My guy has a little control board sitting in a box on his work bench. Not an unusual thing; on the equipment he works on these boards are pretty common now. When one burns up or fails, he has to swap them out. It must be under warranty, too, because the board's box has a big yellow Return Information label on the top.
It's the label, not the board, that keeps distracting me. It has a check-off list of seven reasons for the return:
Failed at installation
Failed after storm
Changed board during troubleshooting
Too many defrosts
High utility bills
I wish we writers could return ideas to the muse that way. The checklist wouldn't even have to change that much:
Failed at installation: I never got past page one. Oh, look, cookies.
Failed after temper tantrum: Oops, I just accidentally on purpose killed off all the characters. Next story!
Changed during troubleshooting: While I was editing this I got this idea. It's way better than this one. So I'm going to write that.
No writing: Love the idea, have no clue how to write it. And I'll probably talk about it forever but not one word is actually going to hit the page.
Too much writing: The manuscript is two thousand pages long and that's just chapter one. Do you think I should get trim down the thousand-year war of the orcs and the dragons? Maybe cut it to five hundred?
Incomplete writing: I got to the third chapter and then gave up. Which publisher accepts partials again?
High utility bills: I can't write this, I have to do stuff for my day job before I get fired and they turn off my power again.
Although I hate beginnings, I have no problem starting novels, and I'm also fairly adept at getting through the middles and wrapping up the endings. My biggest problem in the past was never finishing anything. I'd start approaching the end of the story, my energy and enthusiasm would begin to lag and I'd get bored with it.
Boredom sets up a writer to be easily distracted, and more tempted to set aside the WIP to do something else. I used to start sneaking away from the manuscript to work on other stories, and then found myself growing more resentful every time I went back to the old story, until I gave up on it. It's the classic oooh bright and shiny new idea syndrome combined with poor time management. I always put keeping my energy levels high as a priority over finishing my stories -- which is why there are about ten boxes of unfinished manuscripts in my storage closet.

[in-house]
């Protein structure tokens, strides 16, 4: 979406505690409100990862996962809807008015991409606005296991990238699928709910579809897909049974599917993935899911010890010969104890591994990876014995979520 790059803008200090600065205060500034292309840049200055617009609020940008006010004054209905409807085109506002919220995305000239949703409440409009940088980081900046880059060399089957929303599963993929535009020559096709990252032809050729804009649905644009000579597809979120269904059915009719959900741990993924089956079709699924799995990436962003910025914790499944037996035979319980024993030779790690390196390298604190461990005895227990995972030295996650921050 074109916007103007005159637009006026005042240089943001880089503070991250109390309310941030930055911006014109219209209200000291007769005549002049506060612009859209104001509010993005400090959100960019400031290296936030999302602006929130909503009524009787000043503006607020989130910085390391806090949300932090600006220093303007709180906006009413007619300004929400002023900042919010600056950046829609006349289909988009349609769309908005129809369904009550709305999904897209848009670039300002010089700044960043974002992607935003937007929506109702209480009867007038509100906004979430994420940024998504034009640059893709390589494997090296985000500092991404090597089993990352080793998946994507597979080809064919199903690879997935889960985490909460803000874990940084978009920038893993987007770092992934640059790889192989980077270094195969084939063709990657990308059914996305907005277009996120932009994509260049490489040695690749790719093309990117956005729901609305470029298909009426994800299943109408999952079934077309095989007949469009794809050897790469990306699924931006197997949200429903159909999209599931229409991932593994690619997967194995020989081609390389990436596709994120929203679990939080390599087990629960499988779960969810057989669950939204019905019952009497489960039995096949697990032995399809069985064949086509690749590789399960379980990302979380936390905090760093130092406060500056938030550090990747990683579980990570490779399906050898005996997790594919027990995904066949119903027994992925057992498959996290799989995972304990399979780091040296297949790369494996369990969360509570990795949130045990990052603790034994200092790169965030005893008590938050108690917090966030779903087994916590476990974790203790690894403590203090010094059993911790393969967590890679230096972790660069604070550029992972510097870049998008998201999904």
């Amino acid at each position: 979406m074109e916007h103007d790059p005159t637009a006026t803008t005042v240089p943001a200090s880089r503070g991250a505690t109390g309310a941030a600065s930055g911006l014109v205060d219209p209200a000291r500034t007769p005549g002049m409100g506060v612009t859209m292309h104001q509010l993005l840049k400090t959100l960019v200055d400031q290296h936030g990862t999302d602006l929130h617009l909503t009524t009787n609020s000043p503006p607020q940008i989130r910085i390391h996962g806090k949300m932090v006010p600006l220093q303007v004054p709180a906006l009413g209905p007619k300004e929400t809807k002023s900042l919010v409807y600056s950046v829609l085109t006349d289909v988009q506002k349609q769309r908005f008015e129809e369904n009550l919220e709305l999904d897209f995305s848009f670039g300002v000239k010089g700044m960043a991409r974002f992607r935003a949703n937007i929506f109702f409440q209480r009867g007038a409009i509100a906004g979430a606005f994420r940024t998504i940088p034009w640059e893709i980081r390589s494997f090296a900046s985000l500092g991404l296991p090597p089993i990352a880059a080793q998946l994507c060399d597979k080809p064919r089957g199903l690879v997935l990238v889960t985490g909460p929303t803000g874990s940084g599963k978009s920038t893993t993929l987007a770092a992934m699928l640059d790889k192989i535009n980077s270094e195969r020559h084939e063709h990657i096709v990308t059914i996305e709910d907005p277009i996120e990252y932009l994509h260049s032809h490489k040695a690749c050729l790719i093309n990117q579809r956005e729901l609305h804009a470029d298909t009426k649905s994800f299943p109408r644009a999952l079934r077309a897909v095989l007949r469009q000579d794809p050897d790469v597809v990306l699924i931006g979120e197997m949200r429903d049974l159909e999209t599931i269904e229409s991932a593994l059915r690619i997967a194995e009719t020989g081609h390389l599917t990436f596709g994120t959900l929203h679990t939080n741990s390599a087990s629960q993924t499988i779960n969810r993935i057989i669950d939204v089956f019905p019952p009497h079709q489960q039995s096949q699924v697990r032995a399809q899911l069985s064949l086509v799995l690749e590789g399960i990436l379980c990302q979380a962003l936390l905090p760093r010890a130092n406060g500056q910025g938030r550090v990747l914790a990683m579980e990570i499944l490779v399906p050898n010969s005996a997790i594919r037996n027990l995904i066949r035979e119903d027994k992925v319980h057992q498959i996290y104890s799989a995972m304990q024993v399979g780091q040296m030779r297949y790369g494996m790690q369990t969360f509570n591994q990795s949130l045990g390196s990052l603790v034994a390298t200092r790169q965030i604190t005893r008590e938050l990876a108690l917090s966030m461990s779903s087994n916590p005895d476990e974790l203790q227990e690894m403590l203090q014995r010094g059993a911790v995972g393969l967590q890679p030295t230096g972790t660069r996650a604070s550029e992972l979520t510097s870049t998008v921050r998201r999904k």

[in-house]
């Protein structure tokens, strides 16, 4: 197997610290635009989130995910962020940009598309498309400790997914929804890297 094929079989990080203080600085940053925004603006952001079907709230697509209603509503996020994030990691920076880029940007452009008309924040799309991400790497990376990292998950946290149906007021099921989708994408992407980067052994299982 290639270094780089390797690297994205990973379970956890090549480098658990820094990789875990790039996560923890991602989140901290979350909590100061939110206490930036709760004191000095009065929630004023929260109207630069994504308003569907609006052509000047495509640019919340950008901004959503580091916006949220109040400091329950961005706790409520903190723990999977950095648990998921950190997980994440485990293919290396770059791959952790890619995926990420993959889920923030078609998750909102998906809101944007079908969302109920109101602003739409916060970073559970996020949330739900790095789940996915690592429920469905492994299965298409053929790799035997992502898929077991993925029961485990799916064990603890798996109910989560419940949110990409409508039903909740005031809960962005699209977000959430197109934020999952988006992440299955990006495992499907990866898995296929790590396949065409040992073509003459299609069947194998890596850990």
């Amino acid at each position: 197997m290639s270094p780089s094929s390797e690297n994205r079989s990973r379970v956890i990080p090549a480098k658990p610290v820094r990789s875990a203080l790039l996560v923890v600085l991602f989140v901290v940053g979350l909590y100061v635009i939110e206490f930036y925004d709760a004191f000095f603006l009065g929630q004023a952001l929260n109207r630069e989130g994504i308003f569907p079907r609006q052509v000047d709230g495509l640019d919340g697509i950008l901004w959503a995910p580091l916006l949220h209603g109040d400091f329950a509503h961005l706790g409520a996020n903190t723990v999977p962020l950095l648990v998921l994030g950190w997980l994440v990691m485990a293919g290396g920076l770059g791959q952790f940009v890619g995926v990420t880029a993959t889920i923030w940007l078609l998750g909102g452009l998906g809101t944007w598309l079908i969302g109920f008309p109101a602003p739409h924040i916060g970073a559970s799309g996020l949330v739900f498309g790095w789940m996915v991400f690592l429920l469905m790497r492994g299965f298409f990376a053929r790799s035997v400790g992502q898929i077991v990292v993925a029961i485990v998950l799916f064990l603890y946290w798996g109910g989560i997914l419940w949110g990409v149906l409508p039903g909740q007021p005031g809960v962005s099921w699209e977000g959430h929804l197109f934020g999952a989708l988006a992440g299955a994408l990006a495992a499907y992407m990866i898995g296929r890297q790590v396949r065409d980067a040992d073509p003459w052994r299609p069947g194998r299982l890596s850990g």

You can't sell 2/3rds of a novel, and that was what motivated me to deal with my problem. I knew I was fighting myself, not the work, so my habits had to change. I made a new rule: never start anything unless I was going to finish it. That spurred me to be a lot more selective about ideas. I also started quickly outlining the new ideas that came along to distract me and then set them aside versus working on them.
I still felt the same dip in energy at the 2/3rd done mark, and a deep sense of resentment over never having enough time to write everything I wanted, so to address that I focused on training myself to write faster. I also forced myself to write through the tiresome, boring draggy final third of the story. As the finished manuscripts began piling up, I saw a gradual change in my attitude. The rush from a new idea began to pale beside the weary satisfaction of having nailed a story from start to finish. I also felt more like a writer, too -- I wasn't just having fun anymore; I was making a real effort. I wasn't playing or dabbling, I was working.
I don't consider any writing to be a failure; you can learn from your mistakes as well as your successes. Occasionally taking a hard look at all your unfinished or unsuccessful ideas and stories to evaluate them for their flaws will arm you with knowledge. You'll identify your weaknesses, and may even bring to light a pattern in your writing process or story habits that is proving counterproductive.
So if you could add something to the muse return information list for a story that didn't work for you, what would be the reason?